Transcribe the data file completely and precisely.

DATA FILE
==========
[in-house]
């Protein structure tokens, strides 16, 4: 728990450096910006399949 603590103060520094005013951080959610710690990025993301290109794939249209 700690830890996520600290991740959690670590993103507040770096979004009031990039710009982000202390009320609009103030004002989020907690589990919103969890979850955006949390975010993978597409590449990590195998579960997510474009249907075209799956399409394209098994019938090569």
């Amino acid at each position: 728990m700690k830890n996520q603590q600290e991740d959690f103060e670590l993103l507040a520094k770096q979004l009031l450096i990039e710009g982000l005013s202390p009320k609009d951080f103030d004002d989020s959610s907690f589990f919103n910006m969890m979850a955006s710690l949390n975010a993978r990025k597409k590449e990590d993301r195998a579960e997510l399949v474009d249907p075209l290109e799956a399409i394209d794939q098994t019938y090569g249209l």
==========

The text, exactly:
[in-house]
């Protein structure tokens, strides 16, 4: 728990450096910006399949 603590103060520094005013951080959610710690990025993301290109794939249209 700690830890996520600290991740959690670590993103507040770096979004009031990039710009982000202390009320609009103030004002989020907690589990919103969890979850955006949390975010993978597409590449990590195998579960997510474009249907075209799956399409394209098994019938090569």
């Amino acid at each position: 728990m700690k830890n996520q603590q600290e991740d959690f103060e670590l993103l507040a520094k770096q979004l009031l450096i990039e710009g982000l005013s202390p009320k609009d951080f103030d004002d989020s959610s907690f589990f919103n910006m969890m979850a955006s710690l949390n975010a993978r990025k597409k590449e990590d993301r195998a579960e997510l399949v474009d249907p075209l290109e799956a399409i394209d794939q098994t019938y090569g249209l």